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During autumn 2001, a Delphi survey was conducted using the Internet to discover the opinions of European experts from the pharmaceutical fields of industry, regulation and academia regarding pharmaceutical process validation. The Internet Delphi method was found to be an appropriate tool for exploring the opinions and experiences of pharmaceutical manufacturing because it allowed anonymous participation and discussion between geographically dispersed parties. However, to obtain reliable results, many factors were taken into account, as this article examines.
Despite the long history of pharmaceutical validation, process validation in pharmaceutical manufacturing continues to be topical. European regulations regarding process validation were renewed in autumn 2001, which again brought the subject under the spotlight. Many people working in pharmaceutical production are now reviewing the state of their compliance practices and posing the question: "How will we benefit from process validation?"
To estimate the value of process validation, a systematic evaluation of the collected opinions and experiences of it was performed using technology assessment (TA). TA is an evaluation process that aims to protect people/society from the consequences of rapid technological developments and attempts to identify all the possible impacts of a technology, not just the intended ones.1 Today, technology in this context refers not only to the logical products of science, but also to the attitudes, processes, apparatus and consequences associated with it, and in that wider meaning, the principles of TA are well suited to the evaluation of process validation as a tool for pharmaceutical manufacturing.
There are a number of different methods of TA; this study used the synthesis (the compilation and evaluation of all available knowledge1) method. Initially, a literature search was performed,2 which revealed a lack of European experts' comments. Therefore, during autumn 2001, an experimental survey was conducted amongst European experts in pharmaceutical fields of manufacturing, regulation and academia to unearth their opinions.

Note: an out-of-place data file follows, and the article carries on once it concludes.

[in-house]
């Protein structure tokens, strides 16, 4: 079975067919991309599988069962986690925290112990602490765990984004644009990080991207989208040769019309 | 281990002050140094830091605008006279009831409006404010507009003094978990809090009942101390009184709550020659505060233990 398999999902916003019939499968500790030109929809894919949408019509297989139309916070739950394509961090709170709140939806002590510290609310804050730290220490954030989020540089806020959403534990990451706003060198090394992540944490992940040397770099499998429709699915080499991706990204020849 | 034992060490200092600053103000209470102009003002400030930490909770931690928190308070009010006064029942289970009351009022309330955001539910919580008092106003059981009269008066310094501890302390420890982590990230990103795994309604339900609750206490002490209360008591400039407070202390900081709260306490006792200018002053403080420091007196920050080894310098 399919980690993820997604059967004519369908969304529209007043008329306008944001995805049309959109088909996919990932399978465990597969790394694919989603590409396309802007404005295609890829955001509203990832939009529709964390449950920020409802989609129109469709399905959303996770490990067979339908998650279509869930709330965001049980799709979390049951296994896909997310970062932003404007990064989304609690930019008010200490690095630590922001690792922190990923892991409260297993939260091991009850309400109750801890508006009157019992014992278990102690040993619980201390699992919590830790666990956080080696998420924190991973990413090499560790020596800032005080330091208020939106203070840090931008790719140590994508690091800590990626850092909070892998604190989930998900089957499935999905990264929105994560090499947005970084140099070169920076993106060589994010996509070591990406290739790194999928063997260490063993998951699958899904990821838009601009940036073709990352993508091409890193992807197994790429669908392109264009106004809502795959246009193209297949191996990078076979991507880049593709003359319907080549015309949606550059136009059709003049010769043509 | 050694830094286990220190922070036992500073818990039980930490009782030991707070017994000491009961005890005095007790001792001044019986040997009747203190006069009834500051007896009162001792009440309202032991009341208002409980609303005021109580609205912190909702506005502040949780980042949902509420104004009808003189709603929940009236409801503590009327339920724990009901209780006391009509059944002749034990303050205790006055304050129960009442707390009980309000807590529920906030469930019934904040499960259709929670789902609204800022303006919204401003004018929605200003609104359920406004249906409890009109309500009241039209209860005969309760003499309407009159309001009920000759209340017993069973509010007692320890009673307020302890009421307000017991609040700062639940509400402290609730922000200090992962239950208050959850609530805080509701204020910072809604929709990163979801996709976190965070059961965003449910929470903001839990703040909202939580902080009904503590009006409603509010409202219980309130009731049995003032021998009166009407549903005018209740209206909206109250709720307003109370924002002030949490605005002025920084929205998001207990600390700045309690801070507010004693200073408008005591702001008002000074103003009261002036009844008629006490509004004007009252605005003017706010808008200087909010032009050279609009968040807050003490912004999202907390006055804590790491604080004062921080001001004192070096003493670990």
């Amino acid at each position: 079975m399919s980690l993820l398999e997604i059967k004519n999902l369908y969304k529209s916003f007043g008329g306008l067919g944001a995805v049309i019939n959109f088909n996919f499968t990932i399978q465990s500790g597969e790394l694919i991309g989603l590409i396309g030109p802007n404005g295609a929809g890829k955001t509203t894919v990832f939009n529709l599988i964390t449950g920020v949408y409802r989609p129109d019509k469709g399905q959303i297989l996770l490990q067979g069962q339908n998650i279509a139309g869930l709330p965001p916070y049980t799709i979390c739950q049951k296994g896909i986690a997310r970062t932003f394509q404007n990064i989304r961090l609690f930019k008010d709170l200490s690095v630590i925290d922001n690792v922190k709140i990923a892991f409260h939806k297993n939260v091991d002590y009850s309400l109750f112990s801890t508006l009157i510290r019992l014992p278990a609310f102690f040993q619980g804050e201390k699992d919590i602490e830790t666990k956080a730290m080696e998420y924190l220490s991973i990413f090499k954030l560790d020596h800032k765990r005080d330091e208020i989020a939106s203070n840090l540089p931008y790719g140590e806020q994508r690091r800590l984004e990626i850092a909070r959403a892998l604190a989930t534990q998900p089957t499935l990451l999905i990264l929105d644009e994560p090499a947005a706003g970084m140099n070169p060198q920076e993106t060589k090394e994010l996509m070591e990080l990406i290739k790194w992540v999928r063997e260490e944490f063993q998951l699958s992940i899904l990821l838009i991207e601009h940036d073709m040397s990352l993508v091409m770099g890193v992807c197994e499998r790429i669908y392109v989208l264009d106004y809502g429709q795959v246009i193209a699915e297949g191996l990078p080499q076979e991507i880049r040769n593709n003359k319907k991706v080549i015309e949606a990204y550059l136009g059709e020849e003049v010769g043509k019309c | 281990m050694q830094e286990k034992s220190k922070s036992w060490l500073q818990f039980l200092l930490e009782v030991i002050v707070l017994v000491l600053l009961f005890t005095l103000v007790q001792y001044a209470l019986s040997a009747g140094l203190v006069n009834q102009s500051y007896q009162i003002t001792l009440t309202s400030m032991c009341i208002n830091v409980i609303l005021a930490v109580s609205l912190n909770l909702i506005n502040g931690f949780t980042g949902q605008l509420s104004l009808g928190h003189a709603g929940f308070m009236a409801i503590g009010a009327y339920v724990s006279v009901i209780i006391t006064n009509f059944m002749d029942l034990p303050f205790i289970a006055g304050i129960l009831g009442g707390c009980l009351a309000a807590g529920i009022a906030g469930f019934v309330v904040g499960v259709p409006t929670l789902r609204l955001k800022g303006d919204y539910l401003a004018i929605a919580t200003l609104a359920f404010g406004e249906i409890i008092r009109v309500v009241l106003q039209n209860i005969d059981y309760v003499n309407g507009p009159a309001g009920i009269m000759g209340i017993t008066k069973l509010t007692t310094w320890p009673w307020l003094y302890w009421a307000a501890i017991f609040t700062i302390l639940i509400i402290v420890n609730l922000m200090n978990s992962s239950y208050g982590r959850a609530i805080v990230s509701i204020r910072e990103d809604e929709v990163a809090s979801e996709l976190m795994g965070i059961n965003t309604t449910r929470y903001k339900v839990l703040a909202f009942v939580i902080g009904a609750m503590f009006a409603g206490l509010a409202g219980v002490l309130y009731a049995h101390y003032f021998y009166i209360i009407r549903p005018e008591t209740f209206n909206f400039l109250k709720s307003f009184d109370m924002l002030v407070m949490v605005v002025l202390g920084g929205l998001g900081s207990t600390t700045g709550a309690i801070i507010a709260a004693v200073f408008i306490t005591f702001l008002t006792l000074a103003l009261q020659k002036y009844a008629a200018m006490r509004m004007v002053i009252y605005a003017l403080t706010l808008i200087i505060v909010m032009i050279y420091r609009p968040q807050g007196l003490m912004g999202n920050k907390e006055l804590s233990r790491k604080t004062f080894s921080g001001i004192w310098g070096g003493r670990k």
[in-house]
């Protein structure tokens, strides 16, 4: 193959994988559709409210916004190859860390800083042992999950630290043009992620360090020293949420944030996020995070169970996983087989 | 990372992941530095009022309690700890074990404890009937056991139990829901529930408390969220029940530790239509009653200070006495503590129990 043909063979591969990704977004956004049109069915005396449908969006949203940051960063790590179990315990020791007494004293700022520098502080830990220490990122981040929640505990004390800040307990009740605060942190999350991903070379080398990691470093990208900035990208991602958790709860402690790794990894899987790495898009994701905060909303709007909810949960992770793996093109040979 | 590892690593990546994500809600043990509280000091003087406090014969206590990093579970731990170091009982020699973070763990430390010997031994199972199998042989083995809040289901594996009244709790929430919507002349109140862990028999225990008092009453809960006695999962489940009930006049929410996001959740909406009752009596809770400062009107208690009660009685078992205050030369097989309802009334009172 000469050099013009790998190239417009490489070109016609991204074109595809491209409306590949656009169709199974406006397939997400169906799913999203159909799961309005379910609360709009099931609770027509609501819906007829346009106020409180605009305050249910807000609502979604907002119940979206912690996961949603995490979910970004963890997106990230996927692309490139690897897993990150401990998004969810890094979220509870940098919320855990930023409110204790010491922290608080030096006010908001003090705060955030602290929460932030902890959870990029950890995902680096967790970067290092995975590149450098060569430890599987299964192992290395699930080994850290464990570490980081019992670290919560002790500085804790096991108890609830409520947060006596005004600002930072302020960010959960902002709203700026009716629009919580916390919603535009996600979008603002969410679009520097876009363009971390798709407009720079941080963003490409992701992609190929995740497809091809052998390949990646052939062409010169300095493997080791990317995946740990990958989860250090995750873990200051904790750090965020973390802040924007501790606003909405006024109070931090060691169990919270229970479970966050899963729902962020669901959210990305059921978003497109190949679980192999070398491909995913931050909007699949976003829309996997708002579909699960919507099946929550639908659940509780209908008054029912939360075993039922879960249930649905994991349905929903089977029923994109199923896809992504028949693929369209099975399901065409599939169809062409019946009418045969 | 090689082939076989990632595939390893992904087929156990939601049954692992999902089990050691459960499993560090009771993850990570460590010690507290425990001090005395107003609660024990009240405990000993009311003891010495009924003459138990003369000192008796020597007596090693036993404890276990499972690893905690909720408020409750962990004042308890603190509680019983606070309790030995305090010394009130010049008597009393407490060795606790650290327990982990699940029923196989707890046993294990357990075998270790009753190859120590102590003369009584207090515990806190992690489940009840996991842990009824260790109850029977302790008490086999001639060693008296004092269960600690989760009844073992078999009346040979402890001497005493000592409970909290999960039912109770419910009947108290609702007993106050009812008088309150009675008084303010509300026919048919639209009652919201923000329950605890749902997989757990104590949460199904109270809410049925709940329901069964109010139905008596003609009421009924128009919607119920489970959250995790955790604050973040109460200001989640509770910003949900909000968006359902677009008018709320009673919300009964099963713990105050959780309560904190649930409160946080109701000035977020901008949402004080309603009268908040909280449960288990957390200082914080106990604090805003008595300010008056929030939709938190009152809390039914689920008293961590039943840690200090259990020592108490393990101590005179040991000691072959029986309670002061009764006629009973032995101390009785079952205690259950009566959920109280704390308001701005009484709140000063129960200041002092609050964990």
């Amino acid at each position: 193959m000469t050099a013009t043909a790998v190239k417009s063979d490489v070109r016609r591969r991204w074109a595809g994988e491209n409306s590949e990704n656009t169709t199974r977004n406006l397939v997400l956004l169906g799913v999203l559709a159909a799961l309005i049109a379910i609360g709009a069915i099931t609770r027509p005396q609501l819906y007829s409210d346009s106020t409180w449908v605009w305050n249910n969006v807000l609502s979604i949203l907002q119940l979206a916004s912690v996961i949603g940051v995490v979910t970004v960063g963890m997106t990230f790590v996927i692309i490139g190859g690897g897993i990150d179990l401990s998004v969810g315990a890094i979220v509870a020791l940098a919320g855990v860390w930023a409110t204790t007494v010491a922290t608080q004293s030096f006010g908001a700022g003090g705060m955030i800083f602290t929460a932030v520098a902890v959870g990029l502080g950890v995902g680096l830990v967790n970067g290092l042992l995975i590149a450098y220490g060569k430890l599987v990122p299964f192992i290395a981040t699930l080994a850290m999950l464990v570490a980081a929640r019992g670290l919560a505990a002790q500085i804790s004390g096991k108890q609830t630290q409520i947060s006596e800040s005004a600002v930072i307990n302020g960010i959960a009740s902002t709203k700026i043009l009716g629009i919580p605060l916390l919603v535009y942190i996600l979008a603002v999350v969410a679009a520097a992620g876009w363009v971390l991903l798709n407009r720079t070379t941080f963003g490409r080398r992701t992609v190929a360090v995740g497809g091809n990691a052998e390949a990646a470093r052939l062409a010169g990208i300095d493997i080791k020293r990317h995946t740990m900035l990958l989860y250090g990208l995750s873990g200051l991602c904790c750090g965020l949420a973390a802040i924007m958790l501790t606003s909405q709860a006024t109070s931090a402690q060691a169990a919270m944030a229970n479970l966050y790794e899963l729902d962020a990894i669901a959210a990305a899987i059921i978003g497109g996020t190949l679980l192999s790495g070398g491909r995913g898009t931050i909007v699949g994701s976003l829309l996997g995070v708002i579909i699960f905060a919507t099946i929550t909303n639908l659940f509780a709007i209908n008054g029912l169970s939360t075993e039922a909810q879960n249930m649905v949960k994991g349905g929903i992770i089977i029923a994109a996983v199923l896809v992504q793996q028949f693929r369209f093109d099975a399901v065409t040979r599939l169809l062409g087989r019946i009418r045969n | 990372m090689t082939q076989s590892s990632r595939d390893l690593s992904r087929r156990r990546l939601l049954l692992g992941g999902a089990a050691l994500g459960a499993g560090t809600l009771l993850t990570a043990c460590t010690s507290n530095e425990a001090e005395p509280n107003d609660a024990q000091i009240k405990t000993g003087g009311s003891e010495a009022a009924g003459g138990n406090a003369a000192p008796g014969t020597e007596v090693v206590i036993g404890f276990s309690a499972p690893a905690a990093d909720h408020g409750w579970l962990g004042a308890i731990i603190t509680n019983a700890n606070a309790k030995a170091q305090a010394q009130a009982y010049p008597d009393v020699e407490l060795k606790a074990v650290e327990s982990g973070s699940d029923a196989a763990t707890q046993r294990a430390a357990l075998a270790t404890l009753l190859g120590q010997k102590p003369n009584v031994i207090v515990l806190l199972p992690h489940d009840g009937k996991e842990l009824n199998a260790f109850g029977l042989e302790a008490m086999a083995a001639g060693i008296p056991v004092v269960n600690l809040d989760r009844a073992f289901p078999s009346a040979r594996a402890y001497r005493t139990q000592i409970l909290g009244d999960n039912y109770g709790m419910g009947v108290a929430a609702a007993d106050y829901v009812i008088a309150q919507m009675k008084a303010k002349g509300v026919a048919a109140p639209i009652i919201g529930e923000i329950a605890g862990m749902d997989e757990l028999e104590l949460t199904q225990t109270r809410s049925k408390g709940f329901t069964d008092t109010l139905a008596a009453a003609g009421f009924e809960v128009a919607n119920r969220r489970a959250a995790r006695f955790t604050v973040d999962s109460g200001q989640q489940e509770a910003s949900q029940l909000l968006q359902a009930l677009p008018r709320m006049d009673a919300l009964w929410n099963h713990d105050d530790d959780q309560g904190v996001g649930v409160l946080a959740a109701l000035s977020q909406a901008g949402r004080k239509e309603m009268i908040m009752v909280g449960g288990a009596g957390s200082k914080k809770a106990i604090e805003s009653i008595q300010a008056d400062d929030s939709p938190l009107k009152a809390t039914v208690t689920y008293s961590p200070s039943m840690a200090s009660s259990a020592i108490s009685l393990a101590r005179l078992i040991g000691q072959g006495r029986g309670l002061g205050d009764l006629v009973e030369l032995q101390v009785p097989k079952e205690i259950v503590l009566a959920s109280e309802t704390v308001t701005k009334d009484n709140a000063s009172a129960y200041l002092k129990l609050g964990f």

Changes in the Delphi survey
The main objectives of the study were to explore the value of process validation and to ascertain the best tools to perform it. Additionally, the study provided an opportunity to test how the principles and methods of TA could be used in the field of pharmaceutical quality assurance.
Given that there is no single solution to process validation and that the value of process validation cannot be evaluated by using solid empirical measurement, but rather by informed judgement, 3 a discussion group was found to be an effective method for collecting information. For this reason, the Delphi method was chosen.
Delphi method. The procedure used in the Delphi method aims at structuring and distilling the mass of information from a selected group of experts by means of a series of questionnaires based on a structured process with controlled feedback.4 Moreover, this method was chosen for the following benefits:
For development in the Delphi survey, see sidebar "Changes in the Delphi survey."
The Internet and e-mail. To accelerate communication, the Internet and e-mail were used. Using the Internet was also beneficial because it offered supporting tools for group communication, such as the potential for online discussion.6 Furthermore, the Internet provides a better and more illustrative means of informing the participants of the survey's key elements.
Figure 1 and Figure 2.
Although TA synthesis methods are frequently used to predict future scenarios, they can also be employed to critically examine the state-of-the-art of a given field.1,7 One of the most popular tools of synthesis is the Delphi technique. The aim of most Delphi techniques is the reliable and creative exploration of ideas or the production of suitable information for decision-making.
The replies to one round of questions are summarized and used to construct the next questionnaire. This reiterative process is continued until consensus or clear disagreement is reached among the participants.
One disadvantage of the Delphi method is the definition and selection of experts; that is, whom to regard as an expert and how to create a representative group.
For this survey, experts were defined as those people working on process validation in: